The utf8mb4 character set is the new default as of MySQL 8.0, and this change neither affects existing data nor forces any upgrades.
Migration to utf8mb4 has many advantages including:
It can store more symbols, including emojis
It has new collations for Asian languages
It is faster than utf8mb3
Still, you may wonder how migration affects your existing data. This blog covers multiple aspects of it.
As the name suggests, the maximum number of bytes that one character can take with character set utf8mb4 is four bytes. This is larger than the requirements for utf8mb3 which takes three bytes and many other MySQL character sets.
Fortunately, utf8mb3 is a subset of utf8mb4, and migration of existing data does not increase the size of the data stored on disk: each character takes as many bytes as needed. For example, any digit or letter in the Latin alphabet will require one byte. Characters from other alphabets can take up to four bytes. This can be verified with a simple test.
mysql> set names utf8mb4;
Query OK, 0 rows affected (0,00 sec)
mysql> CREATE TABLE charset_len( name VARCHAR(255), val CHAR(1) ) CHARACTER SET=utf8mb4;
Query OK, 0 rows affected (0,03 sec)
mysql> INSERT INTO charset_len VALUES(‘Latin A’, ‘A’), (‘Cyrillic А’, ‘А’), (‘Korean ㉿’, ‘㉿’), (‘Dolphin ‘, ”);
Query OK, 4 rows affected (0,02 sec)
Records: 4 Duplicates: 0 Warnings: 0
mysql> SELECT name, val, HEX(val), BIT_LENGTH(val)/8 FROM charset_len;
| name | val | HEX(val) | BIT_LENGTH(val)/8 |
| Latin A | A | 41 | 1.0000 |
| Cyrillic А | А | D090 | 2.0000 |
| Korean ㉿ | ㉿ | E389BF | 3.0000 |
| Dolphin | | F09F90AC | 4.0000 |
4 rows in set (0,00 sec)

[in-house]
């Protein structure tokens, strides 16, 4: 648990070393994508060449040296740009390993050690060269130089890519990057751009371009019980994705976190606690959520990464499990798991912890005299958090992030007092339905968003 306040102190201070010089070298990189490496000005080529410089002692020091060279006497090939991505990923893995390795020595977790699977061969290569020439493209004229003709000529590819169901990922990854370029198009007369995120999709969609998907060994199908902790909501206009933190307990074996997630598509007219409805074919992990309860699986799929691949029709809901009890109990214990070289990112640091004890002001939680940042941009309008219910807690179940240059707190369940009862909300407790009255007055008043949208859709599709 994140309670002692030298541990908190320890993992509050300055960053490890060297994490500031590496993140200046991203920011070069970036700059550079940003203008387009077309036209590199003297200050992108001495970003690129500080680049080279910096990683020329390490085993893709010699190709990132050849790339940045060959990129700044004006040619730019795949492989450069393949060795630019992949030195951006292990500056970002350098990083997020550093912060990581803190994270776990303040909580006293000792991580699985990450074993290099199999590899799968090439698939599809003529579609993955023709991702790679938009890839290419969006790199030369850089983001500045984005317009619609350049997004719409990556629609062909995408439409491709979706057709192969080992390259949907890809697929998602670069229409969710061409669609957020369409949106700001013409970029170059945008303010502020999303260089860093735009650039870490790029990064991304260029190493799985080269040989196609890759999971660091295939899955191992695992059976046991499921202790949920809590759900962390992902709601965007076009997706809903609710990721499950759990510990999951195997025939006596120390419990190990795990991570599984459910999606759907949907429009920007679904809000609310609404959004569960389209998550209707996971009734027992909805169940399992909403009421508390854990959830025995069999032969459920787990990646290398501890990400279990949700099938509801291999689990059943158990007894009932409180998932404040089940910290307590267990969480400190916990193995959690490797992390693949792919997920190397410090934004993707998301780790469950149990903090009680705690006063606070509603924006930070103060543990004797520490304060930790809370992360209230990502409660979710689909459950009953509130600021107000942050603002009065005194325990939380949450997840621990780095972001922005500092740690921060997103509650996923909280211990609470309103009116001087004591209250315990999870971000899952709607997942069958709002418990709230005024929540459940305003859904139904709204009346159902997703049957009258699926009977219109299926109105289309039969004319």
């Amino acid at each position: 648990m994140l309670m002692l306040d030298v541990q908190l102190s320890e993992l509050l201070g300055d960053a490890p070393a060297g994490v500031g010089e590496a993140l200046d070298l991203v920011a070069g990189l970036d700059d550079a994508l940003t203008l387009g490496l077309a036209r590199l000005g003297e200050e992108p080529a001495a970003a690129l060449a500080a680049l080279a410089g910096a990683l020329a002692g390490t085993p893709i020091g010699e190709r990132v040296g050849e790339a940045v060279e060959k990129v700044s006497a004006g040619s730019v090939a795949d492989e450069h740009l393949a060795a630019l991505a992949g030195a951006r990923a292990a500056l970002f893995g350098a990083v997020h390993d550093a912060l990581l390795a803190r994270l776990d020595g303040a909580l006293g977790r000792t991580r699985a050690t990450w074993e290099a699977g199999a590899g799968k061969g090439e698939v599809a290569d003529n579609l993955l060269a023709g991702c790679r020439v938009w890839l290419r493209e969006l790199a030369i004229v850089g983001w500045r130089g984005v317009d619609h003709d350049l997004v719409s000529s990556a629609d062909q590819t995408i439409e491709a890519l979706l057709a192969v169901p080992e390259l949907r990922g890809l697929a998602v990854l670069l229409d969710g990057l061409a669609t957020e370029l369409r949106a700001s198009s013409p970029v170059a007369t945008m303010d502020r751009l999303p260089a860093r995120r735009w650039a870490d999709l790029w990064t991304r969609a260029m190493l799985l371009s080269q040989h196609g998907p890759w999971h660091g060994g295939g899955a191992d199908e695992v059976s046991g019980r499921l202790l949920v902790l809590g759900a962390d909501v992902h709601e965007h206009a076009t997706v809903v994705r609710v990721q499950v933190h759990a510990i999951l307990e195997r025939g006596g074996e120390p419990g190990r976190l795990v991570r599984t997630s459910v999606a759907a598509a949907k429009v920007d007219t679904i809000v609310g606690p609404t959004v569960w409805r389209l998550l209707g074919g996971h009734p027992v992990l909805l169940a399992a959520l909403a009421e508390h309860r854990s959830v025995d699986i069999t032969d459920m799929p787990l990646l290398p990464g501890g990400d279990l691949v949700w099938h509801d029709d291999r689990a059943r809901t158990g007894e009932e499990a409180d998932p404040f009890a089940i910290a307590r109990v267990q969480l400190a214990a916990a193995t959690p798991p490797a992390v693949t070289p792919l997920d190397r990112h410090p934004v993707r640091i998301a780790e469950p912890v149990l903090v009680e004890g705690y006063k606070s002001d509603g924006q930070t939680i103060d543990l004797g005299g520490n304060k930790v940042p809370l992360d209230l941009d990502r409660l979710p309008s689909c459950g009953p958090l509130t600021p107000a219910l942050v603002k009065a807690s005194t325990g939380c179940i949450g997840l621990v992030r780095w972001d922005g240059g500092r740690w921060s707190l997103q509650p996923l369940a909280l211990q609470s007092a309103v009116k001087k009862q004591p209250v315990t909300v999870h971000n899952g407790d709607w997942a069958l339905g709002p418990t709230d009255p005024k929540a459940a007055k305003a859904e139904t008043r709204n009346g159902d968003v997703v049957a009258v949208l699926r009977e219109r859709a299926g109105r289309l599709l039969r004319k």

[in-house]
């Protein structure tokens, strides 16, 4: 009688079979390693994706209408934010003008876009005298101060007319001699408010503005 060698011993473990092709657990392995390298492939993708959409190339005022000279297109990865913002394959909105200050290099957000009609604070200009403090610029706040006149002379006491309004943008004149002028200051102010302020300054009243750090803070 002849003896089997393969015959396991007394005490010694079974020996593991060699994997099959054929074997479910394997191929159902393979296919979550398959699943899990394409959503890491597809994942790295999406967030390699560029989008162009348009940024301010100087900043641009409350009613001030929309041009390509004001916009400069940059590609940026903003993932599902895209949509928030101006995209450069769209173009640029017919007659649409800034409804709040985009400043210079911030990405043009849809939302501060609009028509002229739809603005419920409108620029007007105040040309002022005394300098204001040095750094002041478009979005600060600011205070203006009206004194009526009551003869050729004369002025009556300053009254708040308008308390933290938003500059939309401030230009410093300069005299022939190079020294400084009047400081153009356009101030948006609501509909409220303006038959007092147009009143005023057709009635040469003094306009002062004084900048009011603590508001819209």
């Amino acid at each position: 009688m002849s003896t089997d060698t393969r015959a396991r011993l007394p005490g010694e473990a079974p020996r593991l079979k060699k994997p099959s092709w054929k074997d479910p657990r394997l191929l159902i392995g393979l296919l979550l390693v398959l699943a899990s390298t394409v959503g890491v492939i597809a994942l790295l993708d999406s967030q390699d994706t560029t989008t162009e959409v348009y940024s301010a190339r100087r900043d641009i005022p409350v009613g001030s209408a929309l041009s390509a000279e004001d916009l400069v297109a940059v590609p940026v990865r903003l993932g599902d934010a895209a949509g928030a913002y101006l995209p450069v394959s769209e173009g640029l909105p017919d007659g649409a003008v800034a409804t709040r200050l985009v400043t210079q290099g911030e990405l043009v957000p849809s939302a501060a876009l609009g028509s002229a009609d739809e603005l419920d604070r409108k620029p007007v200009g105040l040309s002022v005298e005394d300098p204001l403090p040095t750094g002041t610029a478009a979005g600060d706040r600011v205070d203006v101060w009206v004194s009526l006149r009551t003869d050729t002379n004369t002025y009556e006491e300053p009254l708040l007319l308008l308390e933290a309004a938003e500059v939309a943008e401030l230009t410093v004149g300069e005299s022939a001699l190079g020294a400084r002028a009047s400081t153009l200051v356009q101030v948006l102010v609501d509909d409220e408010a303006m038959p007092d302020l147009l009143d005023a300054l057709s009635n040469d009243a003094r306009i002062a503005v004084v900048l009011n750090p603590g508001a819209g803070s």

As a result, all your data that uses a maximum of three bytes would not change and you will be able to store characters that require 4-bytes encoding.
Maximum Length of the Column
While the data storage does not change, when MySQL calculates the maximum amount of data that the column can store, it may fail for some column size definitions that work fine for utf8mb3. For example, you can have a table with this definition:
mysql> CREATE TABLE len_test(
-> foo VARCHAR(16384)
-> ) ENGINE=InnoDB CHARACTER SET utf8mb3;
Query OK, 0 rows affected, 1 warning (0,06 sec)
If you decide to convert this table to use the utf8mb4 character set, the operation will fail:
mysql> ALTER TABLE len_test CONVERT TO CHARACTER SET utf8mb4;
ERROR 1074 (42000): Column length too big for column ‘foo’ (max = 16383); use BLOB or TEXT instead
The reason for this is that the maximum number of bytes that MySQL can store in a VARCHAR column is 65,535, and that is 21845 characters for utf8mb3 character set and 16383 characters for the utf8mb4 character set.
Therefore, if you have columns that could contain more than 16383 characters, you will need to convert them to the TEXT or LONGTEXT data type.
You can find all such columns if you run the query:
SELECT TABLE_SCHEMA, TABLE_NAME, COLUMN_NAME,
WHERE CHARACTER_MAXIMUM_LENGTH > 16383 AND
DATA_TYPE NOT LIKE ‘%text%’ AND
DATA_TYPE NOT LIKE ‘%blob%’ AND
TABLE_SCHEMA NOT IN (‘mysql’, ‘information_schema’, ‘performance_schema’);
For example, in my test environment, it returns:
*************************** 1. row ***************************
1 row in set (0,02 sec
Index Storage Requirement